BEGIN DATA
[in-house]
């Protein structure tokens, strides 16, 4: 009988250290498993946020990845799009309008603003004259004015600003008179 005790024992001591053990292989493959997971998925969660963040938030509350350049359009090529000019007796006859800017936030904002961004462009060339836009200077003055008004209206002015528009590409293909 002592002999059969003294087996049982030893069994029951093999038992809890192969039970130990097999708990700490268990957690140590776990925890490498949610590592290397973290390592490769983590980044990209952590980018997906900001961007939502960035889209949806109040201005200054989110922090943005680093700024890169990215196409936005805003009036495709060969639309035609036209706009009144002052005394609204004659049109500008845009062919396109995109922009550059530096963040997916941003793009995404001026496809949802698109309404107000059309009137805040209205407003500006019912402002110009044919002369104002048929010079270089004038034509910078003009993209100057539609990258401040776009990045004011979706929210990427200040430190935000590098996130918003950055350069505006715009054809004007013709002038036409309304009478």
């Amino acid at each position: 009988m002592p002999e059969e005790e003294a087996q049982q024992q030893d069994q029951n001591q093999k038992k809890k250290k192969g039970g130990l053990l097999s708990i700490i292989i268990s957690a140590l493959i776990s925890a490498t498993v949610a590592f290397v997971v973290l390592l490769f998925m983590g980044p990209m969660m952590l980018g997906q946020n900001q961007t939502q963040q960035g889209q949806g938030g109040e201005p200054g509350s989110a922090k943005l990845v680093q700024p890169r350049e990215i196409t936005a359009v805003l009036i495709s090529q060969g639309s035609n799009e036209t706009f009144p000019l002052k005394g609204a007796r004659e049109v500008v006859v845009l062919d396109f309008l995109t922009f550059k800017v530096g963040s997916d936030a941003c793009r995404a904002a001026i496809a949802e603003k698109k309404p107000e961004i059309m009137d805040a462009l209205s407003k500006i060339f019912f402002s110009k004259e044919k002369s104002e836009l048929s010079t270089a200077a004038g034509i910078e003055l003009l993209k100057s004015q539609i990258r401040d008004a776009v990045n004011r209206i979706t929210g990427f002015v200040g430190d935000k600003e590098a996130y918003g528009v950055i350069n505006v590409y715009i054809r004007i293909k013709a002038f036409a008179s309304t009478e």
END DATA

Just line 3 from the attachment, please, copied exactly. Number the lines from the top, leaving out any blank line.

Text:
């Amino acid at each position: 009988m002592p002999e059969e005790e003294a087996q049982q024992q030893d069994q029951n001591q093999k038992k809890k250290k192969g039970g130990l053990l097999s708990i700490i292989i268990s957690a140590l493959i776990s925890a490498t498993v949610a590592f290397v997971v973290l390592l490769f998925m983590g980044p990209m969660m952590l980018g997906q946020n900001q961007t939502q963040q960035g889209q949806g938030g109040e201005p200054g509350s989110a922090k943005l990845v680093q700024p890169r350049e990215i196409t936005a359009v805003l009036i495709s090529q060969g639309s035609n799009e036209t706009f009144p000019l002052k005394g609204a007796r004659e049109v500008v006859v845009l062919d396109f309008l995109t922009f550059k800017v530096g963040s997916d936030a941003c793009r995404a904002a001026i496809a949802e603003k698109k309404p107000e961004i059309m009137d805040a462009l209205s407003k500006i060339f019912f402002s110009k004259e044919k002369s104002e836009l048929s010079t270089a200077a004038g034509i910078e003055l003009l993209k100057s004015q539609i990258r401040d008004a776009v990045n004011r209206i979706t929210g990427f002015v200040g430190d935000k600003e590098a996130y918003g528009v950055i350069n505006v590409y715009i054809r004007i293909k013709a002038f036409a008179s309304t009478e």